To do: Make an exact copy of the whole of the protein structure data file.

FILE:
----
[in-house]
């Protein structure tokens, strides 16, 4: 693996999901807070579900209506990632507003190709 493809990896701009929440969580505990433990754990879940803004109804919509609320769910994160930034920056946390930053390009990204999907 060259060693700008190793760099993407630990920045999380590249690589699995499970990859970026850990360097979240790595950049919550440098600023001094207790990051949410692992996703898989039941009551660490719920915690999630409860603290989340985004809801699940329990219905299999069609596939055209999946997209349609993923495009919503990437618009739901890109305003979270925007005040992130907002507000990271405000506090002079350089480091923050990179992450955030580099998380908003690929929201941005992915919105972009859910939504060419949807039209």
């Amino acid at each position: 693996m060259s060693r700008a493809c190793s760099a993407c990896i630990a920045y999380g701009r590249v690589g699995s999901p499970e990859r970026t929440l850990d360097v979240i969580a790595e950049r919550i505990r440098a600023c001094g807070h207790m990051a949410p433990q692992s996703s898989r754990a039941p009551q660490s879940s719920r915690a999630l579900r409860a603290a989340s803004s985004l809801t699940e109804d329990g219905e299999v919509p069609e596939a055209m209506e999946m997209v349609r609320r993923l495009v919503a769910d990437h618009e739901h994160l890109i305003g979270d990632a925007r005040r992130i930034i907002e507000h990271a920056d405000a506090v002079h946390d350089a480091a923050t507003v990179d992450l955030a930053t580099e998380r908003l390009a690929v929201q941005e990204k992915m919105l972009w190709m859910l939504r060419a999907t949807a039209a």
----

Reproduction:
[in-house]
């Protein structure tokens, strides 16, 4: 693996999901807070579900209506990632507003190709 493809990896701009929440969580505990433990754990879940803004109804919509609320769910994160930034920056946390930053390009990204999907 060259060693700008190793760099993407630990920045999380590249690589699995499970990859970026850990360097979240790595950049919550440098600023001094207790990051949410692992996703898989039941009551660490719920915690999630409860603290989340985004809801699940329990219905299999069609596939055209999946997209349609993923495009919503990437618009739901890109305003979270925007005040992130907002507000990271405000506090002079350089480091923050990179992450955030580099998380908003690929929201941005992915919105972009859910939504060419949807039209």
């Amino acid at each position: 693996m060259s060693r700008a493809c190793s760099a993407c990896i630990a920045y999380g701009r590249v690589g699995s999901p499970e990859r970026t929440l850990d360097v979240i969580a790595e950049r919550i505990r440098a600023c001094g807070h207790m990051a949410p433990q692992s996703s898989r754990a039941p009551q660490s879940s719920r915690a999630l579900r409860a603290a989340s803004s985004l809801t699940e109804d329990g219905e299999v919509p069609e596939a055209m209506e999946m997209v349609r609320r993923l495009v919503a769910d990437h618009e739901h994160l890109i305003g979270d990632a925007r005040r992130i930034i907002e507000h990271a920056d405000a506090v002079h946390d350089a480091a923050t507003v990179d992450l955030a930053t580099e998380r908003l390009a690929v929201q941005e990204k992915m919105l972009w190709m859910l939504r060419a999907t949807a039209a």